Curtis Falls Track is located within Tamborine National Park, Joalah Section. The park protects remnants of Tamborine Mountain's plant communities and includes areas of rainforest with distinctive piccabeen palm groves, wet eucalypt forest dominated by tall flooded gums, open forest with bracken fern understorey and woodland. These plant communities provide essential wildlife habitat in a landscape almost entirely surrounded by urban and rural development. Basalt columns, cliffs, rocky outcrops and waterfalls are a lasting legacy of volcanic eruptions 23 million years ago.
Joalah is located at the headwaters of Cedar Creek and is accessible from both Eagle Heights Road and Dapsang Drive car park. Near the start of the 1.1 kilometre Curtis Falls track, are two large picnic areas surrounded by tall eucalypt forest. This enchanting walk begins in wet eucalypt forest beneath towering flooded gums. Notice a drop in temperature as the wet eucalypt forest merges into lush rainforest. Beautiful crows nest and staghorn ferns can be seen in the canopy above. View Cedar Creek tumble over Curtis Falls into the rock pool below. The rock pool and surrounding basalt rock face provide important glow-worm habitat. Allow 30 minutes to complete this walk of a moderate grade.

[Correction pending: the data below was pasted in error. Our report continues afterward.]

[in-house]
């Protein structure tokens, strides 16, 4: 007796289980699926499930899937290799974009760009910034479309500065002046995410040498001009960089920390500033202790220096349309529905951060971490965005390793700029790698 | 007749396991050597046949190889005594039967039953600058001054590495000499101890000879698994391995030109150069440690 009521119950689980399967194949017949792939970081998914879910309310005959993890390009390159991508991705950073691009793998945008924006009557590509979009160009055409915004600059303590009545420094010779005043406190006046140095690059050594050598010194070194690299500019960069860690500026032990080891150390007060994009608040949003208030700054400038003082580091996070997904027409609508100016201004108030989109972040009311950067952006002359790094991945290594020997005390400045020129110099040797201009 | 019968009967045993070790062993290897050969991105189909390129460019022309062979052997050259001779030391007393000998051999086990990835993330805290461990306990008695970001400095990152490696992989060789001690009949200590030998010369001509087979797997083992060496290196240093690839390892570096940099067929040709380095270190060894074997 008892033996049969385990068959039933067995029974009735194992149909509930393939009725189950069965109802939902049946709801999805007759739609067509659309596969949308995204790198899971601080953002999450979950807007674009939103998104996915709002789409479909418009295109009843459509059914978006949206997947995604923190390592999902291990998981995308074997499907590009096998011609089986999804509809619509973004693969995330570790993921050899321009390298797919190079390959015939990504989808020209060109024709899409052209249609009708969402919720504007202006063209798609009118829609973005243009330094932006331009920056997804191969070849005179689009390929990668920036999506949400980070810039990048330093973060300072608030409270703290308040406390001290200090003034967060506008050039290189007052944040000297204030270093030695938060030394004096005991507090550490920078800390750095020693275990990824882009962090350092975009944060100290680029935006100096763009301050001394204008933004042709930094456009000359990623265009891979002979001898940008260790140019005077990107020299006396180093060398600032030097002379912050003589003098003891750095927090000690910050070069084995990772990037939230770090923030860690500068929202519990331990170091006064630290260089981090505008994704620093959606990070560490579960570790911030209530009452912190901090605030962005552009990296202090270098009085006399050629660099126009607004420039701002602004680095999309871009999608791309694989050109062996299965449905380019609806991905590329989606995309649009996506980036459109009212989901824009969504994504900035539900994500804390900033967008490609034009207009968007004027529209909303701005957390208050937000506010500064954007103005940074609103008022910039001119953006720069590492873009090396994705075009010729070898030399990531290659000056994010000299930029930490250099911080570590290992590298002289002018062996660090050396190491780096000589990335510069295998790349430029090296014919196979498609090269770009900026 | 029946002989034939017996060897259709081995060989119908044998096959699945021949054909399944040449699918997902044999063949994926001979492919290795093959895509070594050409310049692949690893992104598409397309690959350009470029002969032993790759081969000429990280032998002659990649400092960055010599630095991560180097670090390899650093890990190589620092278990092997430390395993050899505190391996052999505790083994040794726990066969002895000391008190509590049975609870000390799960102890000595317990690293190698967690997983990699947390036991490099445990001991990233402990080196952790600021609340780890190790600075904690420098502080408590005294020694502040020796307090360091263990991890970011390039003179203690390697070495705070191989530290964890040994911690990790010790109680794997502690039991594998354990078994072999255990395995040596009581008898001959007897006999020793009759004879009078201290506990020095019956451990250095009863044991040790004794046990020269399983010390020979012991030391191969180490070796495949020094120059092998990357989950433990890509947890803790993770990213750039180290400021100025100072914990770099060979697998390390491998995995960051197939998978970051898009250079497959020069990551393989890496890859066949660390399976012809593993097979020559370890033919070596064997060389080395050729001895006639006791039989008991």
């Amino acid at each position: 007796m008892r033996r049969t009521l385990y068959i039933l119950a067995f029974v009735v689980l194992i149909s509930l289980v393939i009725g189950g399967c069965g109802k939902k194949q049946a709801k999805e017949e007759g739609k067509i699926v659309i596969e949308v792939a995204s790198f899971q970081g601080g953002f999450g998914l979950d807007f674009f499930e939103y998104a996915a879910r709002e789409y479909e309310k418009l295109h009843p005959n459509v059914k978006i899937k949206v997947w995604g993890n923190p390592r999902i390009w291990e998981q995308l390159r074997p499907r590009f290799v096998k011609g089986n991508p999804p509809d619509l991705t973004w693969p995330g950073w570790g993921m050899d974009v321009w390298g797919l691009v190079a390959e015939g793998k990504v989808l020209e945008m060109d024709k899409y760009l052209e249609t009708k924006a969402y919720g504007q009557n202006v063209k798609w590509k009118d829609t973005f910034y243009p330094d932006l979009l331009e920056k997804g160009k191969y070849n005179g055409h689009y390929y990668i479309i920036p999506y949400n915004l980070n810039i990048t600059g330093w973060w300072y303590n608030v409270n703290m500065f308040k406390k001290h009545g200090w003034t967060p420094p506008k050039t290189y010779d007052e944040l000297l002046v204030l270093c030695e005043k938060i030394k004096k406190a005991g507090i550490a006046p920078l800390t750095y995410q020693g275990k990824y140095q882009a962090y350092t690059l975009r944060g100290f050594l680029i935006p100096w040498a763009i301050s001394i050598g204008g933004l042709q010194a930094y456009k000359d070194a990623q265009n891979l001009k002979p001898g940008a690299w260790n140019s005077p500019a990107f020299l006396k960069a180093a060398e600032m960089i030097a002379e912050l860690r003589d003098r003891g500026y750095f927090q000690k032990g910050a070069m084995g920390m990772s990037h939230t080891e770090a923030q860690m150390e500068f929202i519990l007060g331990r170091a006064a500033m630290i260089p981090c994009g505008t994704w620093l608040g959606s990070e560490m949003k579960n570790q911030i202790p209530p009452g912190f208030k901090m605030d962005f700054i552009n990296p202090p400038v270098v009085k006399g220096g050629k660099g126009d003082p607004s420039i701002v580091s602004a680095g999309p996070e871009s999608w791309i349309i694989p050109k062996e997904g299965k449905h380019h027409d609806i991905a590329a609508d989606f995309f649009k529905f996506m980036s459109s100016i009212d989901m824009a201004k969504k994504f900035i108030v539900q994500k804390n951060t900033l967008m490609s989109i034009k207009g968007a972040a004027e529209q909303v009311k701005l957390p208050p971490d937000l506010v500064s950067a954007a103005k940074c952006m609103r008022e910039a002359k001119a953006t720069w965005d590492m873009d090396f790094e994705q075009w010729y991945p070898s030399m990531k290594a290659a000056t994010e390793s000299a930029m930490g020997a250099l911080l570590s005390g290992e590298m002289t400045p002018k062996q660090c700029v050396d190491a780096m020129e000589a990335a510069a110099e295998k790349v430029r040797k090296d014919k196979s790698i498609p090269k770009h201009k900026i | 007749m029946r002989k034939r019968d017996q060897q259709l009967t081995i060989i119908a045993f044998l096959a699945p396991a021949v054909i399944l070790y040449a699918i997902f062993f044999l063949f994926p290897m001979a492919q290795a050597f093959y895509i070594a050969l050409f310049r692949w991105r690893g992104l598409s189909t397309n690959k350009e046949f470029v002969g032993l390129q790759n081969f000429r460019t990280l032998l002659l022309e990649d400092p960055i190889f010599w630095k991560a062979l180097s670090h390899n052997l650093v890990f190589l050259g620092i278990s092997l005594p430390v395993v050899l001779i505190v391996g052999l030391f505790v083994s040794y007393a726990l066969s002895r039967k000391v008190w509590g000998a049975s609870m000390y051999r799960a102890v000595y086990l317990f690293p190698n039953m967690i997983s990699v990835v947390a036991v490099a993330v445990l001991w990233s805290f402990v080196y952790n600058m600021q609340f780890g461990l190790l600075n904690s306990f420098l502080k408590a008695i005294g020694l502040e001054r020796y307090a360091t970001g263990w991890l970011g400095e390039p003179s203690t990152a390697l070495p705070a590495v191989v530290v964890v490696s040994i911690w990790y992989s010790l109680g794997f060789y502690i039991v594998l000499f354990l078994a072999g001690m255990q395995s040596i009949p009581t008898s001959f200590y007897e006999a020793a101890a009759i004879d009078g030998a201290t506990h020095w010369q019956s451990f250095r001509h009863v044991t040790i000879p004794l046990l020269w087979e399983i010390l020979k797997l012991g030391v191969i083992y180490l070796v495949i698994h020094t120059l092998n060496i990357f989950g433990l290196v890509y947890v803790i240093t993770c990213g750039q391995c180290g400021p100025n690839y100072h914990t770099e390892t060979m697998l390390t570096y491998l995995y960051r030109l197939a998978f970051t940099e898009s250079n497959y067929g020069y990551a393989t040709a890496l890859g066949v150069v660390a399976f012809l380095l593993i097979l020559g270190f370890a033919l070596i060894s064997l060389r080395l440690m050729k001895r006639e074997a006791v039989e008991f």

|0.5 Hours||1.1 Kilometres|
Enjoy an enchanting walk through wet eucalypt forest beneath towering flooded gums and into cool and lush rainforest. Look for the beautiful crows nest and staghorn ferns in the canopy, and stop to marvel at the intricate strangler fig.
The first view of the falls will take your breath away. Depending on the season, a raging torrent or gentle curtain of water tumbles over huge basalt columns to the pool below. The columns are the legacy of the region's rich volcanic history.
Look for basking turtles on fallen logs and see fish and eels in the rock pool. At night, look for glow-worms in the surrounding cliffs.
To protect you and the glow-worms, access to the rock pool and surrounding area is prohibited—make sure you follow the information on the sign.
This walk is managed by the Queensland Parks and Wildlife Service. The map only shows an indicative start point; the track route and end point are not shown, and the map cannot be used for navigation purposes. See www.npsr.qld.gov.au for detailed maps and the latest park information. When you are in the park, read the signs at and near the start of the track.
|Mode of Travel||Walk|
|Level of Difficulty||
Level 3: Recommended for people with some bushwalking experience
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